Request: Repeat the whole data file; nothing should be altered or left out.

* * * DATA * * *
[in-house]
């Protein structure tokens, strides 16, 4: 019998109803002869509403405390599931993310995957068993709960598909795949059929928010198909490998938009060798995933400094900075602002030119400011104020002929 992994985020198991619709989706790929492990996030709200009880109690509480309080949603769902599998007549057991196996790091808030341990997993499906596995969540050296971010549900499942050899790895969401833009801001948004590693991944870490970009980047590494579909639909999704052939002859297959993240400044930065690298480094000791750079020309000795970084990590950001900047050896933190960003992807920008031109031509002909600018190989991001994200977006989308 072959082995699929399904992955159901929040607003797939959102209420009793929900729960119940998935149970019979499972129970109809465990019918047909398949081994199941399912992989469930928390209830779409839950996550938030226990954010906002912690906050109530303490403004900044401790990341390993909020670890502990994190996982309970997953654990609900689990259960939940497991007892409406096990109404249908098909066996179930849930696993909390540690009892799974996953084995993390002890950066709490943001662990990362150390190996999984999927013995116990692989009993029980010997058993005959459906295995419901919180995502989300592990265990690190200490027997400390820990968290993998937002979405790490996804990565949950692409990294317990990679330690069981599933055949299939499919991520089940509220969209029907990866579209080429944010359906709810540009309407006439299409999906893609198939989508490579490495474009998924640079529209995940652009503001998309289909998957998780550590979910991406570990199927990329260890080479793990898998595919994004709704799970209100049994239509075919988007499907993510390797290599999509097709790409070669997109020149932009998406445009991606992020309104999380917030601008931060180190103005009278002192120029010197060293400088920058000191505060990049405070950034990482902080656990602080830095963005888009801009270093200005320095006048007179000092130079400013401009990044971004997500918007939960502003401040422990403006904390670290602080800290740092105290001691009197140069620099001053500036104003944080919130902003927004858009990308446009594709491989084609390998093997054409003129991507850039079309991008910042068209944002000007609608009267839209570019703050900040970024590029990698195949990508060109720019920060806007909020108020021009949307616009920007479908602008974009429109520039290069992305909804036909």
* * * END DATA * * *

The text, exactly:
[in-house]
């Protein structure tokens, strides 16, 4: 019998109803002869509403405390599931993310995957068993709960598909795949059929928010198909490998938009060798995933400094900075602002030119400011104020002929 992994985020198991619709989706790929492990996030709200009880109690509480309080949603769902599998007549057991196996790091808030341990997993499906596995969540050296971010549900499942050899790895969401833009801001948004590693991944870490970009980047590494579909639909999704052939002859297959993240400044930065690298480094000791750079020309000795970084990590950001900047050896933190960003992807920008031109031509002909600018190989991001994200977006989308 072959082995699929399904992955159901929040607003797939959102209420009793929900729960119940998935149970019979499972129970109809465990019918047909398949081994199941399912992989469930928390209830779409839950996550938030226990954010906002912690906050109530303490403004900044401790990341390993909020670890502990994190996982309970997953654990609900689990259960939940497991007892409406096990109404249908098909066996179930849930696993909390540690009892799974996953084995993390002890950066709490943001662990990362150390190996999984999927013995116990692989009993029980010997058993005959459906295995419901919180995502989300592990265990690190200490027997400390820990968290993998937002979405790490996804990565949950692409990294317990990679330690069981599933055949299939499919991520089940509220969209029907990866579209080429944010359906709810540009309407006439299409999906893609198939989508490579490495474009998924640079529209995940652009503001998309289909998957998780550590979910991406570990199927990329260890080479793990898998595919994004709704799970209100049994239509075919988007499907993510390797290599999509097709790409070669997109020149932009998406445009991606992020309104999380917030601008931060180190103005009278002192120029010197060293400088920058000191505060990049405070950034990482902080656990602080830095963005888009801009270093200005320095006048007179000092130079400013401009990044971004997500918007939960502003401040422990403006904390670290602080800290740092105290001691009197140069620099001053500036104003944080919130902003927004858009990308446009594709491989084609390998093997054409003129991507850039079309991008910042068209944002000007609608009267839209570019703050900040970024590029990698195949990508060109720019920060806007909020108020021009949307616009920007479908602008974009429109520039290069992305909804036909």